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How much does wattage factor into uhf range ?


DRoberts
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Hi everyone , I am a newbie so don’t beat me up to bad. I have looked all around in the forms hear and elsewhere for this topic but have not found any straight answers . 
 

We use an MXT400 with 6db antenna, MXT115 with 3db antenna and 805g ht (with Nagoya NA771g antenna) to communicate in our heavily wooded flat area. The MXT115 and 805G seem to “reach out” just as well as the MXT400 and I was wondering why the MXT400 doesn’t perform a little better then the smaller radios . I know uhf is line of sight and in our wooded area that’s not far but I would have thought the bigger radio would “burn” through the woods a little better. 
Any advise is much appreciated 

thank you 

WRKL657

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No direct range calculation for wattage.

It is just more umph to get through the noise floor. So it will get you some more distance, in perception.

If you took all three in an airplane and cranked then at max wattage. All three would get the same distance. But the highest powered one would come in stronger and louder at the edges due to the umph making you heard over the noise floor (if you use squelch, it would open the squelch depending on the setting). Hence, the monitor button on most radios.

When search for weak signals you turn off the squelch. Most of the time you can barely get any copy but sometimes, sometimes.

Through trees and such yes a little power can help. But trees do a great job of attenuationing vhf/uhf signals. They do an even better job of blocking signals when wet.

Also when you double the power you only net 3db worth of signal strength. In theory.

The gain of the antenna also will affect what you perceive. The 3db antenna is probably better in hilly terrain. The 3db antenna is more like a sphere in radiation pattern. Where the 6db it is more akin to a platter. That is why you have higher gain. You don't get something for nothing. With a yagi yet get 10-12 db in gain but it is highly direction like a pie wedge.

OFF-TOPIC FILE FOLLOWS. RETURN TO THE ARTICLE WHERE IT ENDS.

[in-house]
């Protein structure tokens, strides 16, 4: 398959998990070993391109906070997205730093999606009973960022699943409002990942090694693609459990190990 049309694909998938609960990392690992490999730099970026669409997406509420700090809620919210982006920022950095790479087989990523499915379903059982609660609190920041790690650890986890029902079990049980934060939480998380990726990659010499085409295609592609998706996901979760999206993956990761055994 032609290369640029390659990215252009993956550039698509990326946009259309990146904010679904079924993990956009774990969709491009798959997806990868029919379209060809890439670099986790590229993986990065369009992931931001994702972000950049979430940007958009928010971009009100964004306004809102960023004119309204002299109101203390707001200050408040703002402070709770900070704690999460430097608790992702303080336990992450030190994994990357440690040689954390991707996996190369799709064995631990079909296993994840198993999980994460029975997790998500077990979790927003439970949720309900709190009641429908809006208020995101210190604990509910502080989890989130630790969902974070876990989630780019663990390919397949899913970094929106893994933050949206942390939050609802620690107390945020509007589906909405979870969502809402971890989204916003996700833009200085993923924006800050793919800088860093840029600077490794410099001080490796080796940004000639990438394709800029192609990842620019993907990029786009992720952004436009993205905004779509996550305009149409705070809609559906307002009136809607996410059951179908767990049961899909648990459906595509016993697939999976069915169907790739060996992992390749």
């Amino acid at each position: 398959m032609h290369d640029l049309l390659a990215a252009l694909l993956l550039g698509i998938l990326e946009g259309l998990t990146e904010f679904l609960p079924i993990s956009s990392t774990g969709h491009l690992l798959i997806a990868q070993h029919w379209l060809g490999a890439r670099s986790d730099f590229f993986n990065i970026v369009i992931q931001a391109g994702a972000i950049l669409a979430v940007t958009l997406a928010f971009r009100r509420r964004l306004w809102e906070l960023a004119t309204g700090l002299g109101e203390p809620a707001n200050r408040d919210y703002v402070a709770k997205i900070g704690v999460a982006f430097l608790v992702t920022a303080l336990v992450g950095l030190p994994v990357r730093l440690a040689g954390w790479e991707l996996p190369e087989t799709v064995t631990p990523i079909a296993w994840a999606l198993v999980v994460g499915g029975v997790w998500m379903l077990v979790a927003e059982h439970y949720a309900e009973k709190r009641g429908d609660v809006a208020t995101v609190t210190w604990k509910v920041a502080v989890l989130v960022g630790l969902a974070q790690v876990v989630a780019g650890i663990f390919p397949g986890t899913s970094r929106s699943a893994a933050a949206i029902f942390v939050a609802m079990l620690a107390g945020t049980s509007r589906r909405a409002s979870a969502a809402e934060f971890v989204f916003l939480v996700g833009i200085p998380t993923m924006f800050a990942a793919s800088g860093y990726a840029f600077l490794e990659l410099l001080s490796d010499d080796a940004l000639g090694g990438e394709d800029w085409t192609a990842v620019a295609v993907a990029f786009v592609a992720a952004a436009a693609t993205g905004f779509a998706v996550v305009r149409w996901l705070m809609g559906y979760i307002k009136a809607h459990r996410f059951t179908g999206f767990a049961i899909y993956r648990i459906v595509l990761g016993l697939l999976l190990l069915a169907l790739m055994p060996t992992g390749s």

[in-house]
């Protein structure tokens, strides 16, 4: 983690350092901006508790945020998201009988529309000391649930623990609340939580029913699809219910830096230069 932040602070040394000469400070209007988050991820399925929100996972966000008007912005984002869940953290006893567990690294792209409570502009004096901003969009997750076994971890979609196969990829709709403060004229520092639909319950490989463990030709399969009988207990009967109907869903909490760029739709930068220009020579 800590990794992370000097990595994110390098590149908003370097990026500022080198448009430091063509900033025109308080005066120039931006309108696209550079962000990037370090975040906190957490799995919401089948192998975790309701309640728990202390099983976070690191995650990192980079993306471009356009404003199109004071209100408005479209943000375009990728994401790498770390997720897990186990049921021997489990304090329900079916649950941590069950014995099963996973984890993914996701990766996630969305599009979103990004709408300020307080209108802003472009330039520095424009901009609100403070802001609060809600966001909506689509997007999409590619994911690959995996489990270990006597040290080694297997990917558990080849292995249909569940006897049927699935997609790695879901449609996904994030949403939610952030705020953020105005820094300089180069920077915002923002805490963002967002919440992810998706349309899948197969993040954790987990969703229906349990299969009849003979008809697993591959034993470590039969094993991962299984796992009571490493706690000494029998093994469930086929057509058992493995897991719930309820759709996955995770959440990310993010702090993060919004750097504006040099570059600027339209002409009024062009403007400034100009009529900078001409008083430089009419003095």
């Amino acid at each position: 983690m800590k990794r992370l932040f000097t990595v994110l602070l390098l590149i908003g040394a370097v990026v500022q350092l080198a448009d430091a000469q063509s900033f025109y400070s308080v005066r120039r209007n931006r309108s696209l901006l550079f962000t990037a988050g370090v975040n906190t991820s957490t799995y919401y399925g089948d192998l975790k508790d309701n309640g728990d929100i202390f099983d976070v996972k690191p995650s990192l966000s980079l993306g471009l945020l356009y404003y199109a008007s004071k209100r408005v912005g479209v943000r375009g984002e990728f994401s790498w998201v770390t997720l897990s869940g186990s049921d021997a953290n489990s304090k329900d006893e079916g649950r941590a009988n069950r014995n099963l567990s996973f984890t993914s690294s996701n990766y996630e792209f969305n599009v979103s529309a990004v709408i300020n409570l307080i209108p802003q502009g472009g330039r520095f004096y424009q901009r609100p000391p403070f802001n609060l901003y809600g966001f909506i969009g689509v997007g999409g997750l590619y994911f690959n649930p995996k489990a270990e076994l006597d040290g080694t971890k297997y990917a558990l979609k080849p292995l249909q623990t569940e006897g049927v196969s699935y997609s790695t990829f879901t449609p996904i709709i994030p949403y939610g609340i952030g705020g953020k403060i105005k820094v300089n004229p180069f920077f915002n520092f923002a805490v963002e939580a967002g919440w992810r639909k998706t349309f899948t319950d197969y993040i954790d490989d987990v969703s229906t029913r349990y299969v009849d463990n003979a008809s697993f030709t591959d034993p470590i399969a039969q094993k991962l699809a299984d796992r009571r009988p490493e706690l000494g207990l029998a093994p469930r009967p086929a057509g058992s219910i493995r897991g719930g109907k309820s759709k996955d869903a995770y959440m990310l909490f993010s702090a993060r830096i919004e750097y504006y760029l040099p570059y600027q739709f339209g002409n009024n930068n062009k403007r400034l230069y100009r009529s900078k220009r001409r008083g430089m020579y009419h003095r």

Hope that helps a little. Antenna and radio theory are fun aren't they. That is why you need to experiment.

All this is why in Lone Survivor Murph gave his life to try and get as high and as clear as he could. He probably knew he was going to silhouette his entire body to every living thing for miles. In an attempt to get help.



Sent from my SM-G975U using Tapatalk

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Hi everyone , I am a newbie so don’t beat me up to bad. I have looked all around in the forms hear and elsewhere for this topic but have not found any straight answers . 
 
We use an MXT400 with 6db antenna, MXT115 with 3db antenna and 805g ht (with Nagoya NA771g antenna) to communicate in our heavily wooded flat area. The MXT115 and 805G seem to “reach out” just as well as the MXT400 and I was wondering why the MXT400 doesn’t perform a little better then the smaller radios . I know uhf is line of sight and in our wooded area that’s not far but I would have thought the bigger radio would “burn” through the woods a little better. 
Any advise is much appreciated 
thank you 
WRKL657

Good day DR.

Power does play a factor, but it plays a minor factor in practice. Higher power can “burn” through the woods, but only if you put out enough power to “burn” through them. An increase from 5-50 watts is no where near enough to do that. While in outer space you could measure the increase in distance this extra 10dB would get you, on earth you have variable obstacles, terrain, curvature of the earth and variable RF noise conditions to contend with. All of these obstacles quickly chip away at what little power you have to give.

This phenomena is truly why want you antenna a high as practically possible when long-range local communications is desired. The higher it is, the less obstacles the signal has to go through or around, thus the stronger the resulting signal will be at a given distance.